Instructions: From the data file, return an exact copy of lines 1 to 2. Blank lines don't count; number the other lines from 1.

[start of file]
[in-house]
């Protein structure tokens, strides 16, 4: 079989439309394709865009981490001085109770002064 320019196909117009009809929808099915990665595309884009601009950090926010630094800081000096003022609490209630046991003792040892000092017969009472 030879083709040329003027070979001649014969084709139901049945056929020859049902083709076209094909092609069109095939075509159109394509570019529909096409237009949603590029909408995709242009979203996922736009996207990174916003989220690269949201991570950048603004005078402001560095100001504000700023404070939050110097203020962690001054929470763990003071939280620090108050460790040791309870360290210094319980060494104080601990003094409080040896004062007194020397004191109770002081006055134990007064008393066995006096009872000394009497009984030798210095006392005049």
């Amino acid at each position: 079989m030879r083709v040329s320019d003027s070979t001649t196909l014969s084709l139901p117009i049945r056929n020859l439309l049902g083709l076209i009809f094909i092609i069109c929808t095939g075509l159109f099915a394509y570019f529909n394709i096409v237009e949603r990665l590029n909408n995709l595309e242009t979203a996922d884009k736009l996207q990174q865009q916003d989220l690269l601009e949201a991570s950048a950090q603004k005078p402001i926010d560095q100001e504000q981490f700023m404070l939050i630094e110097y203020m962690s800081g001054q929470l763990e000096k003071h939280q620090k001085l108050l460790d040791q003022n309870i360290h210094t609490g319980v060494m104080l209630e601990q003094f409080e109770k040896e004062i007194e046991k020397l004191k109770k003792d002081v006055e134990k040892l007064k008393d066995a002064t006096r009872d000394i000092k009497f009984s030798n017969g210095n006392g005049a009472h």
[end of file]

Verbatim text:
[in-house]
């Protein structure tokens, strides 16, 4: 079989439309394709865009981490001085109770002064 320019196909117009009809929808099915990665595309884009601009950090926010630094800081000096003022609490209630046991003792040892000092017969009472 030879083709040329003027070979001649014969084709139901049945056929020859049902083709076209094909092609069109095939075509159109394509570019529909096409237009949603590029909408995709242009979203996922736009996207990174916003989220690269949201991570950048603004005078402001560095100001504000700023404070939050110097203020962690001054929470763990003071939280620090108050460790040791309870360290210094319980060494104080601990003094409080040896004062007194020397004191109770002081006055134990007064008393066995006096009872000394009497009984030798210095006392005049």